Poland reveals plan for EU-wide Russian visa ban
The Polish Deputy Foreign Minister said Warsaw is working on a proposal to overcome opposition from major Western European countries.
Warsaw is working on a draft proposal that would allow the EU to refuse visas to Russian travelers. A ruling on the subject is expected in the coming weeks, Polish Deputy Foreign Minister Piotr Wawrzyk told the nation's PAP news agency on Sunday.
The deputy minister did not go into detail about the idea, which is still in the works, but stated that its goal is to avoid the opposition of some significant EU countries who are likely to oppose a blanket visa restriction on all Russians.
Poland is in favor of completely suspending the 2007 deal between Brussels and Moscow on "visa facilitation." This convention governs the issuing of visas "for an anticipated stay of no more than 90 days per period of 180 days" for Russian and EU residents.
Yet, according to Wawrzyk, not all EU members are on board with such an initiative. “This is opposed by large member states, including Germany, France, and the Netherlands,” he said. Since it is “impossible to overcome the resistance of these countries to suspend the agreement … Poland is working on a new solution,” he added.
Warsaw has already been holding talks with some EU member states “for several weeks,” the deputy minister said, adding that Latvia, Lithuania, Estonia and Slovakia, as well as the Czech Republic, are aligned with Poland’s approach to the issue. “We can expect a decision on this matter in the coming weeks,” Wawrzyk said.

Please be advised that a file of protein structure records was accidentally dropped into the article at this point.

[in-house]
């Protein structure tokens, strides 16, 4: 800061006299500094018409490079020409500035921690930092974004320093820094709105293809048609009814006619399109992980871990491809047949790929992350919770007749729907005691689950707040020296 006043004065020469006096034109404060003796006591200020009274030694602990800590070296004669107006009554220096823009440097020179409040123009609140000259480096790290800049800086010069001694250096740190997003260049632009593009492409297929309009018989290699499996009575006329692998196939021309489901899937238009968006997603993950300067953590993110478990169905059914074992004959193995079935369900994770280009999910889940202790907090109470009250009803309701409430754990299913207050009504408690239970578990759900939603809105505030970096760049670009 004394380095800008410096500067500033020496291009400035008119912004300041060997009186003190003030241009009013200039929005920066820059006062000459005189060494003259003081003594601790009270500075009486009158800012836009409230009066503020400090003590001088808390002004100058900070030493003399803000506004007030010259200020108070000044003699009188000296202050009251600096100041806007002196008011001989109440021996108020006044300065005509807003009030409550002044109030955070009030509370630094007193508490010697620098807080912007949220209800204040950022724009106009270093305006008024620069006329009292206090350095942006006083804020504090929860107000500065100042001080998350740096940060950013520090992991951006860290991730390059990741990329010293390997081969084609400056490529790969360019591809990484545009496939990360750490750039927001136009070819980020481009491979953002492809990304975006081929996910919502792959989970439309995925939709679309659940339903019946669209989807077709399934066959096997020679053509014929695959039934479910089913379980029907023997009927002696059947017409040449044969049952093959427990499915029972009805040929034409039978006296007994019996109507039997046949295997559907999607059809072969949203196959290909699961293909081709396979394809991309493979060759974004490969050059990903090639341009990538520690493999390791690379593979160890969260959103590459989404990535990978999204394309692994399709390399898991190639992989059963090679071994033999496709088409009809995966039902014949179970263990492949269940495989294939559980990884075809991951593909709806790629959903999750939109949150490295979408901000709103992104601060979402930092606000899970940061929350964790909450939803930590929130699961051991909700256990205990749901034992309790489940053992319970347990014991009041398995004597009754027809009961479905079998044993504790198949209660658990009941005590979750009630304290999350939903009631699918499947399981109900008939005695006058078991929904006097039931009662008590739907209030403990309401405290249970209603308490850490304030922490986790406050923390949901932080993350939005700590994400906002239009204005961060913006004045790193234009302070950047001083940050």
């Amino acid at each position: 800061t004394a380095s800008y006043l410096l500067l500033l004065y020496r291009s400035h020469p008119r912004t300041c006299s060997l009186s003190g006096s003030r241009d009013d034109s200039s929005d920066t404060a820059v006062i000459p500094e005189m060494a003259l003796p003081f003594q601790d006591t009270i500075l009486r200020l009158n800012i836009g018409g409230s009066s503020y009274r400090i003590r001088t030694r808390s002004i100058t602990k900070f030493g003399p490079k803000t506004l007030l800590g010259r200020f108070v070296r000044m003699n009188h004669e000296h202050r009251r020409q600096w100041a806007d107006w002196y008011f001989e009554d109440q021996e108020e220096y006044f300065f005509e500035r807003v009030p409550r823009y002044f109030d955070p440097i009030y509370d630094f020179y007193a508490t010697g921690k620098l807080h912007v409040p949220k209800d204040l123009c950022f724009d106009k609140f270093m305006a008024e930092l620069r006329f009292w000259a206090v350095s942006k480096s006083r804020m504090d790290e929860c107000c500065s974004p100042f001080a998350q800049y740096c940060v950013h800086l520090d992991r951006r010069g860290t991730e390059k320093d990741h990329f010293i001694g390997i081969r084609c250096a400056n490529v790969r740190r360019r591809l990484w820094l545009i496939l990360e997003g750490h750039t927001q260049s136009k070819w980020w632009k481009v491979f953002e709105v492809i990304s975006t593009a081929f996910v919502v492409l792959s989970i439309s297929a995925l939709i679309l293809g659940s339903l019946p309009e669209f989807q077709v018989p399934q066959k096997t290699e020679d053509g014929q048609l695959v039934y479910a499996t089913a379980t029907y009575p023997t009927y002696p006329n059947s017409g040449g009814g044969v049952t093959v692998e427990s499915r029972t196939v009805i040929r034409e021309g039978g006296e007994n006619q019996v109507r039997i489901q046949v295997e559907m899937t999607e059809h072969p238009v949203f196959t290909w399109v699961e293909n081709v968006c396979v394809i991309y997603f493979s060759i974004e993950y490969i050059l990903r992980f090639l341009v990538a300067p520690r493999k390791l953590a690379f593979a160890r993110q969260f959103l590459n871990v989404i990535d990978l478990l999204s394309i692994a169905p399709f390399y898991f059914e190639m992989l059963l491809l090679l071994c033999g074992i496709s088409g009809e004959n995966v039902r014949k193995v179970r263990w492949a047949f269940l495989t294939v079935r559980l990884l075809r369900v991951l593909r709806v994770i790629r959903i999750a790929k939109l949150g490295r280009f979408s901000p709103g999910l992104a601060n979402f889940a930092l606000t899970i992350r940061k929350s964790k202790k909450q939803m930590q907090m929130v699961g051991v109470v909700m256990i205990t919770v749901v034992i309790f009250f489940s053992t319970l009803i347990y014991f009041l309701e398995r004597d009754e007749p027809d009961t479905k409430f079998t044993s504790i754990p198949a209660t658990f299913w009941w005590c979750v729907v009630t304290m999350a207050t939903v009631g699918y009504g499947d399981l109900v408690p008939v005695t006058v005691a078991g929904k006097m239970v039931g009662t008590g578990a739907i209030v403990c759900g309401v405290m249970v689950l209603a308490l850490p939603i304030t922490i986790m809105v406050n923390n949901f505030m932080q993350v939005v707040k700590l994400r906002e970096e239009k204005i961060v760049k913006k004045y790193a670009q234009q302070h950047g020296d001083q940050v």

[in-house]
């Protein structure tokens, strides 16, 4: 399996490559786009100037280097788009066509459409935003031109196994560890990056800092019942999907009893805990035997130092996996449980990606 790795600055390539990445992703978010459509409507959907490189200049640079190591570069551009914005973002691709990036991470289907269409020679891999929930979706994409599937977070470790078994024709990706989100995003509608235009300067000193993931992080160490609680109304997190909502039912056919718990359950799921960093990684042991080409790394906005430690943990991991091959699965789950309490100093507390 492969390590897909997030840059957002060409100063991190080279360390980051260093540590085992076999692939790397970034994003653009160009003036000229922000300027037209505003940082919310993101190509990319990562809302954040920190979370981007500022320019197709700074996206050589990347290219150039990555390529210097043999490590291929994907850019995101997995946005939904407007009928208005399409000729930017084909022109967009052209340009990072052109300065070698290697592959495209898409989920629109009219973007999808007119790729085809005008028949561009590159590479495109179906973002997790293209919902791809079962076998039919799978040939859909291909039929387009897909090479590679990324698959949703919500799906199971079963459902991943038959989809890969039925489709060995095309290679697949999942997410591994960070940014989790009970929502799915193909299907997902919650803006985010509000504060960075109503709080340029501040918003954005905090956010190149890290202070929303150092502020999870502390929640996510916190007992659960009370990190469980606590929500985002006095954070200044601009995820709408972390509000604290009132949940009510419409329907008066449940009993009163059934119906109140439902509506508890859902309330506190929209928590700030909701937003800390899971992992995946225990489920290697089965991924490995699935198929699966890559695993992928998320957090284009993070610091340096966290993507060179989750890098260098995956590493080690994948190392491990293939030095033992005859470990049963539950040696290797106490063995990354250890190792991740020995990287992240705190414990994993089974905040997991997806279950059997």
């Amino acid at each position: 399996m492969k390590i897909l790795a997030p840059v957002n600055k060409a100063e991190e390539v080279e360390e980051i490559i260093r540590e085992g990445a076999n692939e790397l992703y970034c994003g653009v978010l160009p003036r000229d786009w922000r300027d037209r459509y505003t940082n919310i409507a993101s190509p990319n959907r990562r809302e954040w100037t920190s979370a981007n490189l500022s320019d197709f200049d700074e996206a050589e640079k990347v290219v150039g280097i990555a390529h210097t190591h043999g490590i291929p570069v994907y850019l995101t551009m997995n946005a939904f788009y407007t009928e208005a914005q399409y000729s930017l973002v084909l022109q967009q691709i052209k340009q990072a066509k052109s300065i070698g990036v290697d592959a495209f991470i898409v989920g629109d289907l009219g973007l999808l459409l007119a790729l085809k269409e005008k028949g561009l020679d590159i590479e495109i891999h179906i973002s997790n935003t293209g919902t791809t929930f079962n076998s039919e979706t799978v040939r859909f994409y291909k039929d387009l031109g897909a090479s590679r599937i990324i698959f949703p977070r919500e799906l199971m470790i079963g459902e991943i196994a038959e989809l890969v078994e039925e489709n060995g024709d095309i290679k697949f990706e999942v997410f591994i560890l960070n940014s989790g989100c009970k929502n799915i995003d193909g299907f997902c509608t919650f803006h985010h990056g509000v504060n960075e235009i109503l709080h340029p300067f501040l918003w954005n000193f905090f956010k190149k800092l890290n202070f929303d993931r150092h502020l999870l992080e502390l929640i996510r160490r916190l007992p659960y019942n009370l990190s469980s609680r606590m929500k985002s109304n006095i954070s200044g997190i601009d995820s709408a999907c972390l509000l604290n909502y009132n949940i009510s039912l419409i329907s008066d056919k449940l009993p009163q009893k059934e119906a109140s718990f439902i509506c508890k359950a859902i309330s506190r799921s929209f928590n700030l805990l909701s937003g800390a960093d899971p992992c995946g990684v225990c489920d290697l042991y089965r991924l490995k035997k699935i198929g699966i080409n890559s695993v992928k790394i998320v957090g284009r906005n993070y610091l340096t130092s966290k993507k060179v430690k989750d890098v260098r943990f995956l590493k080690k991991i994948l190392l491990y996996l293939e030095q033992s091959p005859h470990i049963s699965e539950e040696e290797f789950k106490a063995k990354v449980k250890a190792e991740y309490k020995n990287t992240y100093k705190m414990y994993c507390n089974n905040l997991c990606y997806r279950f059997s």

Stop issuing tourist visas to Russians. Visiting #Europe is a privilege, not a human right. Air travel from RU is shut down. It means while Schengen countries issue visas, neighbours to Russia carry the burden (FI, EE, LV – sole access points). Time to end tourism from Russia now— Kaja Kallas (@kajakallas) August 9, 2022
The deputy minister welcomed the decisions of Tallinn and Riga to suspend or limit the issuance of visas to Russians. “Better late than never,” he said, adding that Poland has not been issuing tourist visas to Russians for several months already. Only diplomats, truck drivers on business in Poland, and family members of Polish and EU citizens are admitted to Warsaw.
EU ban on Russians
Earlier this week, the Czech Republic, which now holds the rotating presidency of the EU, stated that it would advocate for a blanket EU ban on Russians. The topic will be discussed by the bloc's members during a ministerial session in late August in Prague.
Earlier last month, Latvia ceased issuing visas to practically all Russian citizens, citing security concerns. Estonia announced the same on Thursday. Tallinn also intends to prohibit current Russian holders of Estonian visas from entering the country from August 18. Last week, Estonian Prime Minister Kaja Kallas declared travel to the EU a "luxury, not a human right," and urged other EU member nations to follow suit.
The Finnish government, which supports the same policy, is set to discuss potential curbs on providing visas to Russians on Tuesday, according to the Finnish YLE radio.
So far, Germany has been one of the few EU countries to oppose such a move. Chancellor Olaf Scholz was skeptical of a blanket ban, claiming that it would undermine the effectiveness of other measures by targeting "innocent people."
Moscow has condemned the new legislation as "flagrant nationalism" and "xenophobia." The Kremlin also expressed hope that "common sense" will win in the long run.